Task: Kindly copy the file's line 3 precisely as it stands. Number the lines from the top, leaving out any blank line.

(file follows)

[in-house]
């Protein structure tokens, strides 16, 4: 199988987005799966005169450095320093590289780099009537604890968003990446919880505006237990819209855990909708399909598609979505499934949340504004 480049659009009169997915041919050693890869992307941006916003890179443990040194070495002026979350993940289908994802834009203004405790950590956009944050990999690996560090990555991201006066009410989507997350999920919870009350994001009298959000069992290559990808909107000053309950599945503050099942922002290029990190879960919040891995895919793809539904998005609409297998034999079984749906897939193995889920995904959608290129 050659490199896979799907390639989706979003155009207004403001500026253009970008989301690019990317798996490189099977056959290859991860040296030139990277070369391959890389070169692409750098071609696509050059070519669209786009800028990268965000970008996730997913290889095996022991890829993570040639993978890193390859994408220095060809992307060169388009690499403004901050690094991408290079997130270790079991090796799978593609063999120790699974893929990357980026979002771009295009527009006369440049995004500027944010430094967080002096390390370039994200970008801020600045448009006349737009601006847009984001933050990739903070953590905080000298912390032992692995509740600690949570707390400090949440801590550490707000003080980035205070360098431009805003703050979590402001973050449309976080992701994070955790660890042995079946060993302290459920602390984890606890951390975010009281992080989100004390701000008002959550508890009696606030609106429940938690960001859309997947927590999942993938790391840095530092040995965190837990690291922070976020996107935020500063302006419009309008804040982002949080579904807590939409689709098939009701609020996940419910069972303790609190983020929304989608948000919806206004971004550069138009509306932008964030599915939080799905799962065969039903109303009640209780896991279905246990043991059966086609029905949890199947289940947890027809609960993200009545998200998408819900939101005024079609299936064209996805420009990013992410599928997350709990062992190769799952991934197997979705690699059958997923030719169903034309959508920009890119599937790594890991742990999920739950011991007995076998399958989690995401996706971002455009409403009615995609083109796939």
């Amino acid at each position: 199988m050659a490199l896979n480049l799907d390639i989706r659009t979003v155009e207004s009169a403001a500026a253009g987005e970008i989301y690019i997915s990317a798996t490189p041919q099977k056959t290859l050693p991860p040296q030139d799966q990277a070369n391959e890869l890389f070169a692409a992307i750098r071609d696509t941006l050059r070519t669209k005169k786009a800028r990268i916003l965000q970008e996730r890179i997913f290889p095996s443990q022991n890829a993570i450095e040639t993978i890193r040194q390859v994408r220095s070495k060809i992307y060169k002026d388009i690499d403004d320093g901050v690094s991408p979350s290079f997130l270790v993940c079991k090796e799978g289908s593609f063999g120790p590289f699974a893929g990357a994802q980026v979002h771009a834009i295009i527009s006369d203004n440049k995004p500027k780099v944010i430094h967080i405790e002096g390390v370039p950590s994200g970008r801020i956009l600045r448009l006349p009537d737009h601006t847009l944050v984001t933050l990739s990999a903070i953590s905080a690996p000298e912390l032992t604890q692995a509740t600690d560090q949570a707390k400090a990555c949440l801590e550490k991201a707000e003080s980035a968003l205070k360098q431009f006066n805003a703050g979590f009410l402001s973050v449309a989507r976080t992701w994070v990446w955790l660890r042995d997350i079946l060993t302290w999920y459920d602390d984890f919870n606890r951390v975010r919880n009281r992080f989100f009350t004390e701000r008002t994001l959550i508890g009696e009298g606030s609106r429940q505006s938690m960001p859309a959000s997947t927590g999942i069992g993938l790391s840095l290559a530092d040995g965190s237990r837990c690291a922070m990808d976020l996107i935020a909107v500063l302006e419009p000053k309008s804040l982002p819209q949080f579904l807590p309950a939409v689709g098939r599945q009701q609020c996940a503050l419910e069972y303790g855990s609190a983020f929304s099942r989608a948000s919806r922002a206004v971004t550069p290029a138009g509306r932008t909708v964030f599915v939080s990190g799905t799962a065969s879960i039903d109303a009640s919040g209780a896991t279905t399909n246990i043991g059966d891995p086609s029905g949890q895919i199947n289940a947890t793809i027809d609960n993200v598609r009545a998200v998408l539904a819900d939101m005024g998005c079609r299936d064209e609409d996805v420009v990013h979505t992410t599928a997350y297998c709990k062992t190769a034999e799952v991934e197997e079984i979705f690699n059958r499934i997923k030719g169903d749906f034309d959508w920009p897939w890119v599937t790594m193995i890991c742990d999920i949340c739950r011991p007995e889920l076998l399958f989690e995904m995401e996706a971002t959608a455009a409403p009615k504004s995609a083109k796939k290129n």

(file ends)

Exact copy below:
């Amino acid at each position: 199988m050659a490199l896979n480049l799907d390639i989706r659009t979003v155009e207004s009169a403001a500026a253009g987005e970008i989301y690019i997915s990317a798996t490189p041919q099977k056959t290859l050693p991860p040296q030139d799966q990277a070369n391959e890869l890389f070169a692409a992307i750098r071609d696509t941006l050059r070519t669209k005169k786009a800028r990268i916003l965000q970008e996730r890179i997913f290889p095996s443990q022991n890829a993570i450095e040639t993978i890193r040194q390859v994408r220095s070495k060809i992307y060169k002026d388009i690499d403004d320093g901050v690094s991408p979350s290079f997130l270790v993940c079991k090796e799978g289908s593609f063999g120790p590289f699974a893929g990357a994802q980026v979002h771009a834009i295009i527009s006369d203004n440049k995004p500027k780099v944010i430094h967080i405790e002096g390390v370039p950590s994200g970008r801020i956009l600045r448009l006349p009537d737009h601006t847009l944050v984001t933050l990739s990999a903070i953590s905080a690996p000298e912390l032992t604890q692995a509740t600690d560090q949570a707390k400090a990555c949440l801590e550490k991201a707000e003080s980035a968003l205070k360098q431009f006066n805003a703050g979590f009410l402001s973050v449309a989507r976080t992701w994070v990446w955790l660890r042995d997350i079946l060993t302290w999920y459920d602390d984890f919870n606890r951390v975010r919880n009281r992080f989100f009350t004390e701000r008002t994001l959550i508890g009696e009298g606030s609106r429940q505006s938690m960001p859309a959000s997947t927590g999942i069992g993938l790391s840095l290559a530092d040995g965190s237990r837990c690291a922070m990808d976020l996107i935020a909107v500063l302006e419009p000053k309008s804040l982002p819209q949080f579904l807590p309950a939409v689709g098939r599945q009701q609020c996940a503050l419910e069972y303790g855990s609190a983020f929304s099942r989608a948000s919806r922002a206004v971004t550069p290029a138009g509306r932008t909708v964030f599915v939080s990190g799905t799962a065969s879960i039903d109303a009640s919040g209780a896991t279905t399909n246990i043991g059966d891995p086609s029905g949890q895919i199947n289940a947890t793809i027809d609960n993200v598609r009545a998200v998408l539904a819900d939101m005024g998005c079609r299936d064209e609409d996805v420009v990013h979505t992410t599928a997350y297998c709990k062992t190769a034999e799952v991934e197997e079984i979705f690699n059958r499934i997923k030719g169903d749906f034309d959508w920009p897939w890119v599937t790594m193995i890991c742990d999920i949340c739950r011991p007995e889920l076998l399958f989690e995904m995401e996706a971002t959608a455009a409403p009615k504004s995609a083109k796939k290129n």